Years ago, you would leave work and you were done. You uplifted your skills on the job, and the training your company sent you to. However, it was very focused to enhance the job you had, not the job you would want later on. Rarely was it centered on career growth or soft skill to become a leader of people.

When companies started to rapidly change by globalization, cutting costs, down sizing, merging, acquiring or implementing new technologies, many were left behind with little transferable skills and had to be retrained.

To be fair, the rapid changes in the last 10 years have only sped up and I think employers and employees are just catching up by transforming their programs and helping employees grow transferable skills.

It’s a two way street. Employees have to invest in their skills and employers should support that.

Your Toolbox of Skills

When your looking at the market and the skills required, as well as, your current company’s strategy, what are the skills you see that will be needed? How are you then taking an inventory of your current skills and doing a gap analysis? What is your plan to close the gaps? We all have gaps, even at the highest levels.

Here are some skills areas to look at:

– Business Acumen – do you know your company’s strategy, how it generates revenue, what the products they sell are market share, how the business flows from a sale to support and what the margins on the products are flowing to a net income? To name a few.

– Culture: do you know the heartbeat of the company, as well as, are you building a relationship network to maximize your ability to get work done!

– Leadership skills: even if your not a formal leader, leadership skills come into play. How is your EQ, what is your communications style, can you inspire through a common vision, can you lead solutions by engaging the team, can you coach?

– Technology: do you know how the technology enables the business and what the technology roadmap is? What are the next level skills in using the technology to maximize business value? Do you know how technology is evolving in your industry?

– Process: what are the skills that you need to solve process issues. Do you need Lean/Six Sigma, project management, business analysis, business architecture skills?

-Analytics: what are the skills for advanced data modeling / data science with skills for Machine Learning, natural language processing, RDA/RPA, Business Process Management. Do you know how to analyze data to drive business decisions?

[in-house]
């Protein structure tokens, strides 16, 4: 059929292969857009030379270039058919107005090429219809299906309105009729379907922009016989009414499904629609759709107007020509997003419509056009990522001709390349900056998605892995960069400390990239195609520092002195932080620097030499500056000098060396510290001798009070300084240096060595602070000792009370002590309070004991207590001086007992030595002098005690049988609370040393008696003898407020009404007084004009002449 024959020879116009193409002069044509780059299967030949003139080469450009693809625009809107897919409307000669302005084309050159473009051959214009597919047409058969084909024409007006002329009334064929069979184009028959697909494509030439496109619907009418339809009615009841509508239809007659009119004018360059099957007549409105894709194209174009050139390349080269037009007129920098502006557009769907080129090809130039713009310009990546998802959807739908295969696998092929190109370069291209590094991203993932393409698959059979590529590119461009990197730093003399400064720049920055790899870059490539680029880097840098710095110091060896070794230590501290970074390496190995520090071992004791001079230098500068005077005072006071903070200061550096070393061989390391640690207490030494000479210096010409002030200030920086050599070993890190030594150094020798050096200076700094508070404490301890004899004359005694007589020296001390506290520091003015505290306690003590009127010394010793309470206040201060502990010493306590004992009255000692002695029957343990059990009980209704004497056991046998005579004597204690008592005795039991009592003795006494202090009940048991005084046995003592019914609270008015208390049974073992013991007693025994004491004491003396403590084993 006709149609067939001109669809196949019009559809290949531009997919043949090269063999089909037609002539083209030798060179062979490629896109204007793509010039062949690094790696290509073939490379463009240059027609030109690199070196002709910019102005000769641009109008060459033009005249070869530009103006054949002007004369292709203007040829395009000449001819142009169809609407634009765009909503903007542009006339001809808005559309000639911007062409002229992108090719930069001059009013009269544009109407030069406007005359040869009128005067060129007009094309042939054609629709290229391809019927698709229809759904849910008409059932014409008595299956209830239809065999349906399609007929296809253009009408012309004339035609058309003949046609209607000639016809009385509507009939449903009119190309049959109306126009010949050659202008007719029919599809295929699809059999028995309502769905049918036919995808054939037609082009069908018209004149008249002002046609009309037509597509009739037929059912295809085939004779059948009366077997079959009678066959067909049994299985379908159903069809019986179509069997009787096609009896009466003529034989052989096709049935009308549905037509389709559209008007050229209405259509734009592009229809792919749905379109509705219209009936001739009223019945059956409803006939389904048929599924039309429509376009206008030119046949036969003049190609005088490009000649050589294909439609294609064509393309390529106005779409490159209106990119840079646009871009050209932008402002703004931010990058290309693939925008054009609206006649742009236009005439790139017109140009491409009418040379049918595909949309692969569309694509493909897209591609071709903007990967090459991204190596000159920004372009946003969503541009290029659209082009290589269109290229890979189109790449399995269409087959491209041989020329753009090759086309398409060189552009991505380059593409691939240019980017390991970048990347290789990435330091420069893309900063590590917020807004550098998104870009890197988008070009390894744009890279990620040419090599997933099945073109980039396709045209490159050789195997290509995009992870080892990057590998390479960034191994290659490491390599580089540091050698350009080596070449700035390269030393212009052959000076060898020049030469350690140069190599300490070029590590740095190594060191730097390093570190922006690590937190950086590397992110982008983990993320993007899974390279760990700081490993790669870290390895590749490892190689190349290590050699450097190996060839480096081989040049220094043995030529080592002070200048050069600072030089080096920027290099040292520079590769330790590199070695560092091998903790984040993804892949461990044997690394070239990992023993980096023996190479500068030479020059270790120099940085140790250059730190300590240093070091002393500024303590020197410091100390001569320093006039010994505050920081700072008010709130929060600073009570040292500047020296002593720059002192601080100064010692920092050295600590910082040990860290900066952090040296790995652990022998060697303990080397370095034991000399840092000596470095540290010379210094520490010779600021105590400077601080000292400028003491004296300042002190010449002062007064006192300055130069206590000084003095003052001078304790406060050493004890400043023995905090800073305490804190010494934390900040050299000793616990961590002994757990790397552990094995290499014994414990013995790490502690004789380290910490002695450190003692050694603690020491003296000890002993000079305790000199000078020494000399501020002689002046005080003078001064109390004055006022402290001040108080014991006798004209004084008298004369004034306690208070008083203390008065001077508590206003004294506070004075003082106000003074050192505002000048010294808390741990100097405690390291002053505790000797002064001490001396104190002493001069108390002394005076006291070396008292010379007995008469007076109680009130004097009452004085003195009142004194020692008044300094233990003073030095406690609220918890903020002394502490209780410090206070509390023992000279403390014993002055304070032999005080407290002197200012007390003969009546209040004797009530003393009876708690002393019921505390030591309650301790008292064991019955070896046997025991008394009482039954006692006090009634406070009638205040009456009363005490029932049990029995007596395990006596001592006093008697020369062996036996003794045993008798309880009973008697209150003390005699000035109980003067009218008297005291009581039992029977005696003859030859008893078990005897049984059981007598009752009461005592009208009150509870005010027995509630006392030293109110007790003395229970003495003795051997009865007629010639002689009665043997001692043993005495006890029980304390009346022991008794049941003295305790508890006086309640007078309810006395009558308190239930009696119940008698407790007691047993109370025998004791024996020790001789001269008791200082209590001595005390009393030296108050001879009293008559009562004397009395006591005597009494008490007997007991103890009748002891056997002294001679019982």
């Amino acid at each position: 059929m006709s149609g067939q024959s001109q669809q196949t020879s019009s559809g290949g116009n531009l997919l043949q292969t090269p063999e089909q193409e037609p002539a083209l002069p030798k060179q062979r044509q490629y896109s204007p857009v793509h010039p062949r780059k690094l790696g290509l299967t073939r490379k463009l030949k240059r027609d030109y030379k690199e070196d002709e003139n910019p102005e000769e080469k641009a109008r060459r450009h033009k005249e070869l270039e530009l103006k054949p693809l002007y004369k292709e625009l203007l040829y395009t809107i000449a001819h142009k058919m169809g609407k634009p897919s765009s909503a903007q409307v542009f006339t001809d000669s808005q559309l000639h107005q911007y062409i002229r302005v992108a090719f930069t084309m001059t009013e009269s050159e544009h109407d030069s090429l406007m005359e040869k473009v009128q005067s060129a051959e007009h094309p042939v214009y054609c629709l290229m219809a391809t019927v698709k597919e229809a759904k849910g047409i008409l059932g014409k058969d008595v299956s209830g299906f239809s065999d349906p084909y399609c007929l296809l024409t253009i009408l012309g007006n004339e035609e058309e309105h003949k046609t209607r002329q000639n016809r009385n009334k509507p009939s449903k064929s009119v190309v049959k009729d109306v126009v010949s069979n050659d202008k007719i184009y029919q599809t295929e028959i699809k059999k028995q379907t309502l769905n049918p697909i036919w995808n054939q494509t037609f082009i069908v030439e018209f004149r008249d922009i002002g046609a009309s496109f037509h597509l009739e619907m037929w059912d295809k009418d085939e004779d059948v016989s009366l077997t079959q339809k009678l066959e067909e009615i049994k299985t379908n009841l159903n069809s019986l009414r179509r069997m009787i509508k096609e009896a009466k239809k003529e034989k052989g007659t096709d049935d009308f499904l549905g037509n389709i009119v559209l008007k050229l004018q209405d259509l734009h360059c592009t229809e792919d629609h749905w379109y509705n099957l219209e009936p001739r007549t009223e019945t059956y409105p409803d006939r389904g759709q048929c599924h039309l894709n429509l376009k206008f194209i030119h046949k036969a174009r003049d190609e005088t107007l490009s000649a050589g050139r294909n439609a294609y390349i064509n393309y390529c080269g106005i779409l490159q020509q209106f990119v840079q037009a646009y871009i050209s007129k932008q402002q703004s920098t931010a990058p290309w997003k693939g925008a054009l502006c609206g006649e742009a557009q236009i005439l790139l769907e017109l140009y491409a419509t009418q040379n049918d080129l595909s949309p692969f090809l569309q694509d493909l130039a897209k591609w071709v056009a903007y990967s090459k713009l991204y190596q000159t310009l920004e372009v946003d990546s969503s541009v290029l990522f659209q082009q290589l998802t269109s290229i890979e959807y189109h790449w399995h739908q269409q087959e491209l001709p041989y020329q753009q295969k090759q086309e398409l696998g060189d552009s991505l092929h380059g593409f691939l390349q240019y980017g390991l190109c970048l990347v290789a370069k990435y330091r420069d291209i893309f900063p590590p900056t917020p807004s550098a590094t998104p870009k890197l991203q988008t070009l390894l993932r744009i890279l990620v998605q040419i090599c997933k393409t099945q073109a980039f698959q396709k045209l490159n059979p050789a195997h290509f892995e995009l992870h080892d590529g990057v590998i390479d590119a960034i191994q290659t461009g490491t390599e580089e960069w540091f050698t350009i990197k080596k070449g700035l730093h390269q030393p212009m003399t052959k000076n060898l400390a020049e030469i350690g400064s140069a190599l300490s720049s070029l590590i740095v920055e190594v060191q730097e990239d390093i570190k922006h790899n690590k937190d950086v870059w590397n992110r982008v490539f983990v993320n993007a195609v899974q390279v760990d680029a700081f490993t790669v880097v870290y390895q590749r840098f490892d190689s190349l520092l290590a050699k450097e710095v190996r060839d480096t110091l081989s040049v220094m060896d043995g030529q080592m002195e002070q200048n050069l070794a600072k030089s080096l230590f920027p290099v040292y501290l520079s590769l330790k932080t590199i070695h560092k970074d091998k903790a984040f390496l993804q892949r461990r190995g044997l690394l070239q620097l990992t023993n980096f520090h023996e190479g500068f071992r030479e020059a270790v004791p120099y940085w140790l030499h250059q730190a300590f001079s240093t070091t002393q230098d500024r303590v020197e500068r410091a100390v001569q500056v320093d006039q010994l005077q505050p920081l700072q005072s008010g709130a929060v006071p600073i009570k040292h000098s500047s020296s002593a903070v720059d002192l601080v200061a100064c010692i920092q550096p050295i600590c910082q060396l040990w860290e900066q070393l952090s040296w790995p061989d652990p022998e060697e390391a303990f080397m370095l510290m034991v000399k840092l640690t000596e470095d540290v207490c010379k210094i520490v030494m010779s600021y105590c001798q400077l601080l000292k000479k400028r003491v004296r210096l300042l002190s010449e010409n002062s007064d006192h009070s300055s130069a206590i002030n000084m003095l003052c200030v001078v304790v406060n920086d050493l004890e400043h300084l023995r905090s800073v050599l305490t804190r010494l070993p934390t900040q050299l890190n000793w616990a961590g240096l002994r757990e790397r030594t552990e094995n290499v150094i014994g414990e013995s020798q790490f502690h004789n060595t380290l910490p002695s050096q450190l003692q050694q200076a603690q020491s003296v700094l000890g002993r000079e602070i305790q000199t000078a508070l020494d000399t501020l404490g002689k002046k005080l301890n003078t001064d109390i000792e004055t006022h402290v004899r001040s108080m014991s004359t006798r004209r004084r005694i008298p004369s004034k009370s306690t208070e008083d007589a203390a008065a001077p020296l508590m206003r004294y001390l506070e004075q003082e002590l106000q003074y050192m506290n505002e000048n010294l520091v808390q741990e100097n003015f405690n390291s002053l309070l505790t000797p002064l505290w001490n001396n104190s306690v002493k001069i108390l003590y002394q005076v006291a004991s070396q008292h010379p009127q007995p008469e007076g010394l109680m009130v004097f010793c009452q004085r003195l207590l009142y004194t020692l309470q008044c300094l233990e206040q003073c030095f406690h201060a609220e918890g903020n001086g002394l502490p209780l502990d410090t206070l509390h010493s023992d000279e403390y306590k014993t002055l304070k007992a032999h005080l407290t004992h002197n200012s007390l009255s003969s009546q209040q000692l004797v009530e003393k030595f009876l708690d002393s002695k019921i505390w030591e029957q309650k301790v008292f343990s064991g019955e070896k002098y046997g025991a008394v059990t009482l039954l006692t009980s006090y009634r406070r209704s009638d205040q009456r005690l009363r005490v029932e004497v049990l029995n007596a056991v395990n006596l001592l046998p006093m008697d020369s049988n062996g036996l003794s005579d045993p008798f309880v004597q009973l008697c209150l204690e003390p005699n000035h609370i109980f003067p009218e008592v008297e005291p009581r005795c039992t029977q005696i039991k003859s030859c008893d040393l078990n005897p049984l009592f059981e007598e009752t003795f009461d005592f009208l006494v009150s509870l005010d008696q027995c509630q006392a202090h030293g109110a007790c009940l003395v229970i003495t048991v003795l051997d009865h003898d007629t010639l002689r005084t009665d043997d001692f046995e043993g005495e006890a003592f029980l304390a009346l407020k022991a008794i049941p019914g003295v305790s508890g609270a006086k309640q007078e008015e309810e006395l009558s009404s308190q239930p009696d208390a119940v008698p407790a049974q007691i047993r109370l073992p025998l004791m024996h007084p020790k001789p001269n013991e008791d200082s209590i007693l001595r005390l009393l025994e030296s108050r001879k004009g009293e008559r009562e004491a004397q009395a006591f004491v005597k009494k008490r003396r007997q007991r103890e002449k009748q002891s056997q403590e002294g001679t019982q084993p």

There are lots of hard and soft skills to learn, the important thing is to engage with the world around you and look for the trends in what is next. Also, look to your network and also for help, as well as, your boss for stretch assignment etc..

How to keep growing

To disrupt yourself, set a plan to keep learning and apply a Growth Mindset. The more fixed you are, the more you will exponentially fall behind and will not have relevant skills you need in the future.

There are so many free services that will teach you just about anything.

Some ideas on what I do to learn something of interest or an emerging new trend. This example is about blockchain, which I was reading a lot about how it was going to be a great capability in healthcare for secure transactions. It was not making sense to me so I went on my journey to learn. This is super basic and not meant to be technically detailed.

1. Interest in learning blockchain

2. Went to YouTube and searched for blockchain 101

3. Watched a video, learned that it was conceptually like accounting and posting a ledger transaction digitally and securely. It was the underpinning of cryptocurrency. The key was the order of operation and how it tracks with a special key for security. It is distributed without copying.

4. Watched some more videos, some conceptual applications in healthcare

5. Obtained a base line understanding to be able to have a conversation about it and then have had conversations with technologist to learn even more.

I have followed these steps on learning machine learning, executive presence so I could be a better coach on this, or brushing up on making pitches.

I use LinkedIn learning, YouTube or just google searches. I have also used iTunesU. The challenge I face, which is a great one, is finding the best source for the information I am seeking.

Final thoughts..

Here’s the great news, access to learning is exponentially easier in today’s world than when I was in my early career. I remember one time I had to learn TCP/IP and make a recommendation to use Ethernet or token ring. My sources were the library, the local book stores and this one person I knew in the home offices technology department. Now, I could have learned this all on the internet without leaving the house.

The other side of this is you have to make time to invest in yourself. With a crazy life swirling around you all the time, commitments with family and work, I know it is hard to carve out the time

But here the thing, WHAT IF you don’t? the downside of not disrupting yourself is that you will be comfortable in your career and something will change and you won’t be relevant with the change. I also find that when you control your learning, you can sail through the winds of change much easier. When I am open to learning, I find I am more open to change.

That has always been my WHY continuous learning has been a top priority.

Commit to learning and Shine Brightly!

Samantha

Source: kenziebfitness

Published by Samantha

I am a fierce advocate for women, and men, especially in business. I want you bright wonderfully talented people to find your voice, be confident and change the system from within.